We know consuming too much salt raises blood pressure, which in turn can lead to cardiovascular problems. A new study has now quantified this relationship as a public health message in clear, stark terms.

Looking at health data on adults in China, the study authors estimate that a reduction of just 1 gram in daily salt intake would be enough to prevent 9 million cases of stroke and heart attack between now and 2030.

With 4 million of those cases likely to be fatal, such a simple measure could save a lot of lives.

In China, average daily salt consumption sits at 11 grams, way above the 5 grams recommended by the World Health Organization (WHO). The researchers pulled together the latest stats on population size, salt consumption, blood pressure and disease rates.

"Previous estimations of the health impact of reducing salt intake in China used either obsolete or otherwise unreliable data sources and did not account for the more prolonged effect of salt reduction on blood pressure over several years," write the researchers in their published paper.

The team looked at two other scenarios besides the single gram drop: a reduction of 3.2 grams per day (a 30 percent drop from the average) by 2025, and reducing salt intake to the recommended 5 grams per day by 2030.

If those targets are hit, up to twice as many deaths related to cardiovascular disease could be prevented, due to the estimated reduction in systolic blood pressure.

However, the researchers emphasize that the reduction would have to be consistent over several years. Education programs run in Chinese schools suggest most of the population wouldn't find it too difficult to hit that 1 gram per day target.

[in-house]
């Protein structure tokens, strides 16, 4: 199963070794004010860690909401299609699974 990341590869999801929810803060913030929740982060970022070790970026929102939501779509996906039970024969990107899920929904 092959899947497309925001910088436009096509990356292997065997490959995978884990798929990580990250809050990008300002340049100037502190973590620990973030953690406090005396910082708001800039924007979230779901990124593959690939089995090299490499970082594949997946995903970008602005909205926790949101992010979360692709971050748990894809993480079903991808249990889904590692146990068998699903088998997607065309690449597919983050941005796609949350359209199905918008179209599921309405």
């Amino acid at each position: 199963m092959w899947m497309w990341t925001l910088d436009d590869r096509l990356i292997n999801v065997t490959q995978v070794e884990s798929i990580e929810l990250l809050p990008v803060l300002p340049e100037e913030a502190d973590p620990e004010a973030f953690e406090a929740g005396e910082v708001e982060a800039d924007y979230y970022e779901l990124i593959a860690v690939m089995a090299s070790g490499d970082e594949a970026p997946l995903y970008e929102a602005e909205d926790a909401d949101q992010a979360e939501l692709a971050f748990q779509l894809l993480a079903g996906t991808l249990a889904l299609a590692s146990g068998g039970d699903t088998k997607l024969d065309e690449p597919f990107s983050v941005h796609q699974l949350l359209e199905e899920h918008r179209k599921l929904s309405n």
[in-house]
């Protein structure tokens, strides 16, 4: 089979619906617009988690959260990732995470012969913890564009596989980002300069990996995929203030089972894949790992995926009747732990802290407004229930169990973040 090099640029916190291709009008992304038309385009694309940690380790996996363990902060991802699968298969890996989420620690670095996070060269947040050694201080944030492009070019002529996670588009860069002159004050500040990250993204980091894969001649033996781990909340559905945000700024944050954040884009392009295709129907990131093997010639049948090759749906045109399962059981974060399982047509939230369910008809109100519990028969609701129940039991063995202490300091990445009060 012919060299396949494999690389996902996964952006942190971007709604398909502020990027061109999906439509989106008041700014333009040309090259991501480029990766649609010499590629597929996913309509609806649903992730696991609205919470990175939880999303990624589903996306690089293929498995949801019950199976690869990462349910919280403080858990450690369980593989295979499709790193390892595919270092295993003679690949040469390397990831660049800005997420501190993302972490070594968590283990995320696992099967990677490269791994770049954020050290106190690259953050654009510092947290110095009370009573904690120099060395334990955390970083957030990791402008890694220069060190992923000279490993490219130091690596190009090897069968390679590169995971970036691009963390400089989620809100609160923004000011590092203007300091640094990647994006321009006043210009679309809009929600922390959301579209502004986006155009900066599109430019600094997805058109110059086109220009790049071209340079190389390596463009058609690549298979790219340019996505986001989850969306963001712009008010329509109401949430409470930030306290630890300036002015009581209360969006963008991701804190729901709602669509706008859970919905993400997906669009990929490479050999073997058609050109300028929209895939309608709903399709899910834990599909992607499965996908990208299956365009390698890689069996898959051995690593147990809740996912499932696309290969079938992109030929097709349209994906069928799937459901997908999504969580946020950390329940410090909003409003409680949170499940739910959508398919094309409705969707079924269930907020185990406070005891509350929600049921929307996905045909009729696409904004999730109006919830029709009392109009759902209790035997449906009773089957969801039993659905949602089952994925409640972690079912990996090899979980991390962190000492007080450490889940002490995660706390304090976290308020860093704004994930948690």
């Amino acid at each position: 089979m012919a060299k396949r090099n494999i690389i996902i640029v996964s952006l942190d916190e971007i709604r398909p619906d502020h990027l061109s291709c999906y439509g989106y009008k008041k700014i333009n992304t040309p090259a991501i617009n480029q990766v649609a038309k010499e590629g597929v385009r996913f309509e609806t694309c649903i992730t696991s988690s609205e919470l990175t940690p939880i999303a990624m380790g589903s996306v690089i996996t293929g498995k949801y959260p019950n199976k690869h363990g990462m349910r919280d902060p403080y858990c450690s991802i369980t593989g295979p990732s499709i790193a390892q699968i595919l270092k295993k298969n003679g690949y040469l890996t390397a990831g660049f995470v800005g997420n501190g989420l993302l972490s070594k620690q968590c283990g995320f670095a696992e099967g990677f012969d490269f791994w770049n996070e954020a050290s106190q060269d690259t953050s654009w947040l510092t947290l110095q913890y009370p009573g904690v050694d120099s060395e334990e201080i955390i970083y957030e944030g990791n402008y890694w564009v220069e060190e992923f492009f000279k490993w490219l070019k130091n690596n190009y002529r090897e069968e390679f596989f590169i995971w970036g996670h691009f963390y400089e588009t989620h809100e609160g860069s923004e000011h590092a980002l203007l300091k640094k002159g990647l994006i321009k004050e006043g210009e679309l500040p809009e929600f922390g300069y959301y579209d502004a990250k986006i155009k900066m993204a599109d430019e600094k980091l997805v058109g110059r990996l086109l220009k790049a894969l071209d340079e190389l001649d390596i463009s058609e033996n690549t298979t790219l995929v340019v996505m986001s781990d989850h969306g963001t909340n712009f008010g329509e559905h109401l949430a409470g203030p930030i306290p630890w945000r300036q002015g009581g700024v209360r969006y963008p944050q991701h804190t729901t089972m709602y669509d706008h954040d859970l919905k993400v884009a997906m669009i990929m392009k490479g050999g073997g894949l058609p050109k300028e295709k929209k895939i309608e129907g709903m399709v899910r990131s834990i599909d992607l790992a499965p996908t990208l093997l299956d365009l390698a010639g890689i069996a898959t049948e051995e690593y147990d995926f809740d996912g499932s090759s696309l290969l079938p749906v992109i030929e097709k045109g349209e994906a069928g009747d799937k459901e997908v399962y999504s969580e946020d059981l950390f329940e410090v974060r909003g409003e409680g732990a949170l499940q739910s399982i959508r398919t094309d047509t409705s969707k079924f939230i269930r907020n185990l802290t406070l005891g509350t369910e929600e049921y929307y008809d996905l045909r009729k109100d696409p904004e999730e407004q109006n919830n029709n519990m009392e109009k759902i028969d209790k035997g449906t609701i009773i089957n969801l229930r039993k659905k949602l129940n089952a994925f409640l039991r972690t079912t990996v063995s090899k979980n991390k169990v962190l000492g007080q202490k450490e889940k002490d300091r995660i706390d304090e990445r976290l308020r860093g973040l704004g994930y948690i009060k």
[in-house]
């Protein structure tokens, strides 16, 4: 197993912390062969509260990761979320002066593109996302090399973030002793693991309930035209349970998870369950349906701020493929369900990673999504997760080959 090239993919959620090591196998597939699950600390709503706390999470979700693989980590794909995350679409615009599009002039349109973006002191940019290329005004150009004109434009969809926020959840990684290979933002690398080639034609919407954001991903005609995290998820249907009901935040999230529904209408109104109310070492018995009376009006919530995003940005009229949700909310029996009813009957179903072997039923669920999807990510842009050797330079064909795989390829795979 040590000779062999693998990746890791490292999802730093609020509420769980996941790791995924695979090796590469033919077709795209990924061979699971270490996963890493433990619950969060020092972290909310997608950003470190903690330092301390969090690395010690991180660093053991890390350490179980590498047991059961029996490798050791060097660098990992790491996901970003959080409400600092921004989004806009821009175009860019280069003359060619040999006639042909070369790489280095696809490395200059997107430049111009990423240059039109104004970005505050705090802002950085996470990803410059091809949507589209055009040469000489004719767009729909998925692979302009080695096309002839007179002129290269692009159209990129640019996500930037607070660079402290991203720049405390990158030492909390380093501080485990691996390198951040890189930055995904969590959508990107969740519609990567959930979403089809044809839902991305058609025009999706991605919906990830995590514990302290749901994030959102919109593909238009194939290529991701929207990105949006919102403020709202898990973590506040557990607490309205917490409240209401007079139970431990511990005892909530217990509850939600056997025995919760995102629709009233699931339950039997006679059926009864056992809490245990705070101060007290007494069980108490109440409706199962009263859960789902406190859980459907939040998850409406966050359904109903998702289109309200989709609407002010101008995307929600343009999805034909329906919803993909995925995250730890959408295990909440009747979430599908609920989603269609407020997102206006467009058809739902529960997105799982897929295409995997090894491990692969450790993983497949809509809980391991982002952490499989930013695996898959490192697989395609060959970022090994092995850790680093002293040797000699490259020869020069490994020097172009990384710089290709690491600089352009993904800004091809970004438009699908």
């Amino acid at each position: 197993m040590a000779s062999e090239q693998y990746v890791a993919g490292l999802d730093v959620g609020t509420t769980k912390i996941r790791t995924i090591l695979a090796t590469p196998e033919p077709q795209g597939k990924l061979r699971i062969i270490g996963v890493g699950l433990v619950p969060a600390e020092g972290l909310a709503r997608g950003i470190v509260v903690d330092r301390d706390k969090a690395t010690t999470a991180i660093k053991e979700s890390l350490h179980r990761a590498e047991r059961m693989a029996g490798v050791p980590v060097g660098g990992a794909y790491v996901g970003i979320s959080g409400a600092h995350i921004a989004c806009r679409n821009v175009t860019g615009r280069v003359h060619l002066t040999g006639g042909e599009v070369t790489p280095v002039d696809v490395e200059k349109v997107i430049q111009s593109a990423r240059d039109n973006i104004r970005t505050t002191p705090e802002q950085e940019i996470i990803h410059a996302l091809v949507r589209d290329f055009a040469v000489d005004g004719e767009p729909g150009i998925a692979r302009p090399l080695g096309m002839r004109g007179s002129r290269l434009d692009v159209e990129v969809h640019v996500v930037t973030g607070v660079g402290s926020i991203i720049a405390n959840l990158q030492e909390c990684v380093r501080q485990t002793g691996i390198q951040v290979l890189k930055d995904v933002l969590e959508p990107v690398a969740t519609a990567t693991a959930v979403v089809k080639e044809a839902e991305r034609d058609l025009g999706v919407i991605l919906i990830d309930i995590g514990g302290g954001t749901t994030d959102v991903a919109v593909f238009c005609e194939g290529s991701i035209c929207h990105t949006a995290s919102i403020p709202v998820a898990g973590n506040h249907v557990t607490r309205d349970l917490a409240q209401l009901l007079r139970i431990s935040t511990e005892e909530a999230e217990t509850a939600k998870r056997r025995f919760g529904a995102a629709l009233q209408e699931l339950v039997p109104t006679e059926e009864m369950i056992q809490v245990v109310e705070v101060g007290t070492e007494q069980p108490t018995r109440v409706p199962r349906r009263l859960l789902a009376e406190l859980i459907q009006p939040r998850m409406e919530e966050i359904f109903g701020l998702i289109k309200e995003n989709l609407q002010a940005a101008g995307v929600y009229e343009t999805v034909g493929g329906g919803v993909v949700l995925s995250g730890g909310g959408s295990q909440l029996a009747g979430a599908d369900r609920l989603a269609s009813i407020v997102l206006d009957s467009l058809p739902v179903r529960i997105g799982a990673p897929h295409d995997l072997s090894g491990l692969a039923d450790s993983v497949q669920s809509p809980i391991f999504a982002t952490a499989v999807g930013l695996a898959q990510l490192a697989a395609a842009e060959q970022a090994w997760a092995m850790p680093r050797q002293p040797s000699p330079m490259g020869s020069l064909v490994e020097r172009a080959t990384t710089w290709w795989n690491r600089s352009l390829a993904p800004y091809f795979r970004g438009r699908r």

"Other trials, on low-sodium high-potassium salt substitutes, health education to home cooks and restaurant interventions are ongoing or have recently been completed, some of which have already shown promising results," write the researchers.

Cardiovascular disease accounts for a massive 40 percent of deaths in China, with urbanization – and the associated increase in eating processed and takeaway foods – thought to be one of the main contributing factors.

While the authors of this study only looked at a potential reduction in cases of cardiovascular disease, they suggest that lowering salt intake would have multiple other benefits too. Too much salt has also been linked to certain types of cancers and various kidney problems, for example.

The Chinese government has launched a Healthy China 2030 campaign to try to hit its target of a daily salt intake of just 5 grams. That won't be easy with a population of 1.4 billion people, but the numbers produced in this study are compelling.

"A salt reduction programme that is workable, coherent, sustainable and targeting current and upcoming major dietary sources of salt in China is urgently needed," write the researchers.

The research has been published in BMJ Nutrition, Prevention & Health.